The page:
Marshall Fitz, director of immigration policy at the Center for American Progress, said in the National Journal: "He sent the book to the printer at a time when he was anticipating the direction of the debate tilting against citizenship. It is clearly contrary to what he has said before. In hindsight, Americans have always judged severely efforts to deny citizenship to classes of people. Is this really the GOP's path out of the political wilderness?"

Immigration reform is one of the few areas in deeply divided Washington where there is scope for compromise, at least in the Senate. The proposed bill could still run into trouble from Republicans in the House who had been quiet on the issue and may be emboldened by Bush's opposition, albeit temporary, opposition to a path to citizenship.

The controversy is set to dog Bush. He is scheduled to speak at the libertarian thinktank the Cato Institute on Wednesday about immigration and is one of the key speakers at a major conservative conference in Washington, CPAC, later this month

http://www.guardian.co.uk/world/2013/mar/05/jeb-bush-disavows-immigration-reform
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« Reply #1 on: March 06, 2013, 10:38:28 AM »

LOL!!!  Imagine the suckers that actually pre ordered the book and by the time they finished Chapter 3, he had changed his mind. 

BWAHAHAHAHAHAAAAA
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« Reply #2 on: March 06, 2013, 10:54:55 AM »

LOL!!!  Imagine the suckers that actually pre ordered the book and by the time they finished Chapter 3, he had changed his mind.  

BWAHAHAHAHAHAAAAA

what I truly don't understand is why Jeb doesn't act like a LEADER and stand up for his beliefs and LEAD his party

that's what those dumb fucks actually need and yet even Jeb (the so called smart Bush) can't seem to figure that out
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« Reply #3 on: March 06, 2013, 11:20:08 AM »

What a fucking flake.
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« Reply #4 on: March 06, 2013, 11:23:47 AM »

Lol at great republican hope...
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« Reply #5 on: March 06, 2013, 11:24:58 AM »

Man, too much.  Unbelievable, that we'd allow ourselves to be faced with a Bush versus Clinton.

Really makes me wonder...
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« Reply #6 on: March 06, 2013, 11:27:50 AM »

Man, too much.  Unbelievable, that we'd allow ourselves to be faced with a Bush versus Clinton.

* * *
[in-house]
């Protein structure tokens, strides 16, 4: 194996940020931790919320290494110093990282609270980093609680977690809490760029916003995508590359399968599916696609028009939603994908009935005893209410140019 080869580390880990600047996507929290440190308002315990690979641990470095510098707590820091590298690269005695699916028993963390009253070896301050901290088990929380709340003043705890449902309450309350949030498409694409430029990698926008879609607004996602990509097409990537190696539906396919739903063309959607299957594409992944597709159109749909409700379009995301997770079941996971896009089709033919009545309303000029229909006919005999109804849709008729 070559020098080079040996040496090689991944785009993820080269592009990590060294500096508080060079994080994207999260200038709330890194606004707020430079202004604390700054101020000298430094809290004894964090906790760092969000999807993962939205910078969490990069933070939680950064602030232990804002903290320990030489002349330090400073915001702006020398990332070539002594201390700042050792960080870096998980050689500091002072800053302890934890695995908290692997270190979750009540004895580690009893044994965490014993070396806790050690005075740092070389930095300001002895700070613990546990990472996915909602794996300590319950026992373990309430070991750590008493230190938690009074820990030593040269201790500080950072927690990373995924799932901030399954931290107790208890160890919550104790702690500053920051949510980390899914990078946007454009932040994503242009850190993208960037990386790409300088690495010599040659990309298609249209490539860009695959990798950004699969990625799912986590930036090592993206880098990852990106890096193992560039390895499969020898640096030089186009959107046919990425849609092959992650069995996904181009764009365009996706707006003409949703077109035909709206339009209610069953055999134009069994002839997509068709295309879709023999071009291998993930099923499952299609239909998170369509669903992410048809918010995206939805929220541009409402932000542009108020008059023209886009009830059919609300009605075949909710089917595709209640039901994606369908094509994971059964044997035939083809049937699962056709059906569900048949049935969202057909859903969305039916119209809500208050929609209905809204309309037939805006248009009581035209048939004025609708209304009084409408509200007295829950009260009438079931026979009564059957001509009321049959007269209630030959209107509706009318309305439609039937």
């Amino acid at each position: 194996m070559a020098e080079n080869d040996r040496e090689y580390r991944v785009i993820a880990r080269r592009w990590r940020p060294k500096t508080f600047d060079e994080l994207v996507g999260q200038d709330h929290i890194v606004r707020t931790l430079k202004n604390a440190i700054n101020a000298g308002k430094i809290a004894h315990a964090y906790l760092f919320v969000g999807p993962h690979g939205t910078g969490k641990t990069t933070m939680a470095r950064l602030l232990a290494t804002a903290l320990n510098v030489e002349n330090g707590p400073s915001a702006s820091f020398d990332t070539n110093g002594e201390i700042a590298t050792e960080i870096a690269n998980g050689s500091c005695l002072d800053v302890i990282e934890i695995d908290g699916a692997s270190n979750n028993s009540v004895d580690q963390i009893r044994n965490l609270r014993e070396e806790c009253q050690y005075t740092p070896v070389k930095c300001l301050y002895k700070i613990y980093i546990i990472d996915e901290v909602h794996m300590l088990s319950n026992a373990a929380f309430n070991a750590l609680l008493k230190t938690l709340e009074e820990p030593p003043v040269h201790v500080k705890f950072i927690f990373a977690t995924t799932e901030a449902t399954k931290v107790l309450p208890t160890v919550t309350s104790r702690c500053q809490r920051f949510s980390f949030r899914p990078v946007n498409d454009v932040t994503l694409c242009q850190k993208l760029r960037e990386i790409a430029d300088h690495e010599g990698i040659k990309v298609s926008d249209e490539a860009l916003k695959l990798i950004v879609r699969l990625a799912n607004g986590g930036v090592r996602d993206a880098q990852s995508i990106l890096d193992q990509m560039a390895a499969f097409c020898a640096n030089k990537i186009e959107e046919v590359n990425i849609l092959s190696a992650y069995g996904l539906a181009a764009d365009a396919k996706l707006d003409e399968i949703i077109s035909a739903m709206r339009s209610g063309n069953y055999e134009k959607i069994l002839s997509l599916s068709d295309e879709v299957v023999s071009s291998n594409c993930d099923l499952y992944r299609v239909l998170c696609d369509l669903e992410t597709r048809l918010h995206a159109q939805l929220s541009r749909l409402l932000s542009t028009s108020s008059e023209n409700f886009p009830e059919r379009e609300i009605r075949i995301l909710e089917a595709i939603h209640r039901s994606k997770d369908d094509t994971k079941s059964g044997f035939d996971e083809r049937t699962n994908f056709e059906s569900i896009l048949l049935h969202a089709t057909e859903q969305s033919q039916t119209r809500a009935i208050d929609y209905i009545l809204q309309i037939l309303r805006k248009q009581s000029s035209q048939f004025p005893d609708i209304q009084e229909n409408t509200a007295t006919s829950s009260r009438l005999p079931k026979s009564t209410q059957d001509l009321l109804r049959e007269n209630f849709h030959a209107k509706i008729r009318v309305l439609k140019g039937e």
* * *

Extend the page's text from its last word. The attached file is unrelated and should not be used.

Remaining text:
Really makes me wonder...

I hear ya.  The thought of it disturbs me.  Political dynasties are repugnant.
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« Reply #7 on: March 06, 2013, 11:30:07 AM »

I hear ya.  The thought of it disturbs me.  Political dynasties are repugnant.

Hillary vs Jeb.     Yuyeeeeaaahhhhhhhh!!!!!!!
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« Reply #8 on: March 06, 2013, 12:15:51 PM »

I hear ya.  The thought of it disturbs me.  Political dynasties are repugnant.

Yeah, plus the nagging feeling of being conned by a very organized, defined group of criminals.
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« Reply #9 on: March 06, 2013, 12:56:31 PM »

this guy is the Republican great hope for 2016

The dude spent a year writing a book and then disavows his own point of view within 24 hours of it's publication?

Jeb Bush disavows own book on immigration reform after GOP outcry
Former Florida governor surprises party with new book that opposes a path to citizenship then quickly changes his mind

Ewen MacAskill
guardian.co.uk, Tuesday 5 March 2013 14.18 EST


Former Florida governor Jeb Bush, one of the Republicans' leading hopes for the 2016 presidential election, was speedily backtracking Tuesday after throwing into confusion the party's stance on immigration reform, one of the key issues of Barack Obama's second term.

Bush, long a champion of immigration reform in the face of sustained Republican grassroots opposition, surprised his own party by adopting a more right-wing stance in a new book, Immigration Wars, published Tuesday. But within hours of publication, he changed his position again, reverting to his original, more progressive line.

Bush's about-turns come as the Obama administration is pushing for immigration reform that would create a path to citizenship for the estimated 11 million undocumented workers in the US, many of whom crossed the border illegally from Mexico.

The Republican party, having been badly punished by Latinos in the November White House election over its opposition to reform, has been shifting its position over the last four months. A bipartisan group in the Senate, that includes Republicans Marco Rubio, John McCain and Lindsey Graham, is due to publish proposals for a bill this month supporting a path to citizenship.